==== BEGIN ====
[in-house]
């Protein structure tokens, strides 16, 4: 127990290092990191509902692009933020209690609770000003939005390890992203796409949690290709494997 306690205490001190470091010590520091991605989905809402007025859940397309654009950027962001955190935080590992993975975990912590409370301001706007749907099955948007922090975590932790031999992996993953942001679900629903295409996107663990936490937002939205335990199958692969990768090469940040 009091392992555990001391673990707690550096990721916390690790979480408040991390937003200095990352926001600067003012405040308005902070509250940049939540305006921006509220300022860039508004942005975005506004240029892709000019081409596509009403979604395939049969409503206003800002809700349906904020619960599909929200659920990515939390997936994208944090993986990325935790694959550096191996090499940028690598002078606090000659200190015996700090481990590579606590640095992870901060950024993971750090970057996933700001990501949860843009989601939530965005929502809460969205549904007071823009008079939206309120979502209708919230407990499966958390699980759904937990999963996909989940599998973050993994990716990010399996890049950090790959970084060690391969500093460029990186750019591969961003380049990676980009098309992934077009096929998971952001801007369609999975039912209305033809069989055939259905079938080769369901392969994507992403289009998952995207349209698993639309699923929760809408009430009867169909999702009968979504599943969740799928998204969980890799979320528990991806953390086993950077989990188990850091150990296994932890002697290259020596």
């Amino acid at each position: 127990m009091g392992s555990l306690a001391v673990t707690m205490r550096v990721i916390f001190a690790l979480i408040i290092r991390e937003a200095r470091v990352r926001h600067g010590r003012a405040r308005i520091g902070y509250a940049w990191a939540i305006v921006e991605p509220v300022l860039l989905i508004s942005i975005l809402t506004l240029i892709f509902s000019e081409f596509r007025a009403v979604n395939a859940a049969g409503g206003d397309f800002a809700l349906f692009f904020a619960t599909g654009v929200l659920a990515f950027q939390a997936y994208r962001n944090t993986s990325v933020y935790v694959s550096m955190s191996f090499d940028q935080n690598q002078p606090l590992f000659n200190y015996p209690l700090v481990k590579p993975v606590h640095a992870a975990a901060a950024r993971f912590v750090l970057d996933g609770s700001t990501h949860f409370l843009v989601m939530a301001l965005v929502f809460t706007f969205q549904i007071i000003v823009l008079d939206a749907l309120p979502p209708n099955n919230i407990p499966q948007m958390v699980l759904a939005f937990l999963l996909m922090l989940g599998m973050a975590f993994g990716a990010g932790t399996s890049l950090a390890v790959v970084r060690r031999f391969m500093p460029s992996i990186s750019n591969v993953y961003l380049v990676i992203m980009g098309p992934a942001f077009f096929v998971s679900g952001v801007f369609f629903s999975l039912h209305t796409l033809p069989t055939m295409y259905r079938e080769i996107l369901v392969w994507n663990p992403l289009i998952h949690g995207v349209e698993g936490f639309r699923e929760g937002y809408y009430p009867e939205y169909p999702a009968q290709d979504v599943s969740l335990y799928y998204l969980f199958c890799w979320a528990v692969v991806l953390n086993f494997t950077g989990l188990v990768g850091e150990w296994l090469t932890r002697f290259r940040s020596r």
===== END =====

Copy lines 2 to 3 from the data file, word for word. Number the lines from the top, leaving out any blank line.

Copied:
């Protein structure tokens, strides 16, 4: 127990290092990191509902692009933020209690609770000003939005390890992203796409949690290709494997 306690205490001190470091010590520091991605989905809402007025859940397309654009950027962001955190935080590992993975975990912590409370301001706007749907099955948007922090975590932790031999992996993953942001679900629903295409996107663990936490937002939205335990199958692969990768090469940040 009091392992555990001391673990707690550096990721916390690790979480408040991390937003200095990352926001600067003012405040308005902070509250940049939540305006921006509220300022860039508004942005975005506004240029892709000019081409596509009403979604395939049969409503206003800002809700349906904020619960599909929200659920990515939390997936994208944090993986990325935790694959550096191996090499940028690598002078606090000659200190015996700090481990590579606590640095992870901060950024993971750090970057996933700001990501949860843009989601939530965005929502809460969205549904007071823009008079939206309120979502209708919230407990499966958390699980759904937990999963996909989940599998973050993994990716990010399996890049950090790959970084060690391969500093460029990186750019591969961003380049990676980009098309992934077009096929998971952001801007369609999975039912209305033809069989055939259905079938080769369901392969994507992403289009998952995207349209698993639309699923929760809408009430009867169909999702009968979504599943969740799928998204969980890799979320528990991806953390086993950077989990188990850091150990296994932890002697290259020596």
């Amino acid at each position: 127990m009091g392992s555990l306690a001391v673990t707690m205490r550096v990721i916390f001190a690790l979480i408040i290092r991390e937003a200095r470091v990352r926001h600067g010590r003012a405040r308005i520091g902070y509250a940049w990191a939540i305006v921006e991605p509220v300022l860039l989905i508004s942005i975005l809402t506004l240029i892709f509902s000019e081409f596509r007025a009403v979604n395939a859940a049969g409503g206003d397309f800002a809700l349906f692009f904020a619960t599909g654009v929200l659920a990515f950027q939390a997936y994208r962001n944090t993986s990325v933020y935790v694959s550096m955190s191996f090499d940028q935080n690598q002078p606090l590992f000659n200190y015996p209690l700090v481990k590579p993975v606590h640095a992870a975990a901060a950024r993971f912590v750090l970057d996933g609770s700001t990501h949860f409370l843009v989601m939530a301001l965005v929502f809460t706007f969205q549904i007071i000003v823009l008079d939206a749907l309120p979502p209708n099955n919230i407990p499966q948007m958390v699980l759904a939005f937990l999963l996909m922090l989940g599998m973050a975590f993994g990716a990010g932790t399996s890049l950090a390890v790959v970084r060690r031999f391969m500093p460029s992996i990186s750019n591969v993953y961003l380049v990676i992203m980009g098309p992934a942001f077009f096929v998971s679900g952001v801007f369609f629903s999975l039912h209305t796409l033809p069989t055939m295409y259905r079938e080769i996107l369901v392969w994507n663990p992403l289009i998952h949690g995207v349209e698993g936490f639309r699923e929760g937002y809408y009430p009867e939205y169909p999702a009968q290709d979504v599943s969740l335990y799928y998204l969980f199958c890799w979320a528990v692969v991806l953390n086993f494997t950077g989990l188990v990768g850091e150990w296994l090469t932890r002697f290259r940040s020596r």